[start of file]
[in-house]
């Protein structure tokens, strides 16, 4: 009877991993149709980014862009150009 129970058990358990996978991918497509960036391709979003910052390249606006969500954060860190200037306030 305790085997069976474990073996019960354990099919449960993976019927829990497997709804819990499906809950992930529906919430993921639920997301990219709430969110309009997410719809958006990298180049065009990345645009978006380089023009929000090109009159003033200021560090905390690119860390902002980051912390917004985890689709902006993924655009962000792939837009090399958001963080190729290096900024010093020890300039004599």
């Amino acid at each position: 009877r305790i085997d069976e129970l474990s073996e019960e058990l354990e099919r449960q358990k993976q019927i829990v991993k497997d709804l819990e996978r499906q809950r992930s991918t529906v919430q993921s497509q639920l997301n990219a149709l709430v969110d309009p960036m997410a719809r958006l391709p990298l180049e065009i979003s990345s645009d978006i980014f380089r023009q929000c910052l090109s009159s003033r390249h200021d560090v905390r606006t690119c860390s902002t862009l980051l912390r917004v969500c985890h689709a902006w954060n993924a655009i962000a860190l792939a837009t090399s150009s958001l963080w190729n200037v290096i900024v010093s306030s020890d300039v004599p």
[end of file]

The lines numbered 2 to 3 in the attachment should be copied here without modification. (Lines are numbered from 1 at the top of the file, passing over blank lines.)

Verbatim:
């Protein structure tokens, strides 16, 4: 009877991993149709980014862009150009 129970058990358990996978991918497509960036391709979003910052390249606006969500954060860190200037306030 305790085997069976474990073996019960354990099919449960993976019927829990497997709804819990499906809950992930529906919430993921639920997301990219709430969110309009997410719809958006990298180049065009990345645009978006380089023009929000090109009159003033200021560090905390690119860390902002980051912390917004985890689709902006993924655009962000792939837009090399958001963080190729290096900024010093020890300039004599």
């Amino acid at each position: 009877r305790i085997d069976e129970l474990s073996e019960e058990l354990e099919r449960q358990k993976q019927i829990v991993k497997d709804l819990e996978r499906q809950r992930s991918t529906v919430q993921s497509q639920l997301n990219a149709l709430v969110d309009p960036m997410a719809r958006l391709p990298l180049e065009i979003s990345s645009d978006i980014f380089r023009q929000c910052l090109s009159s003033r390249h200021d560090v905390r606006t690119c860390s902002t862009l980051l912390r917004v969500c985890h689709a902006w954060n993924a655009i962000a860190l792939a837009t090399s150009s958001l963080w190729n200037v290096i900024v010093s306030s020890d300039v004599p």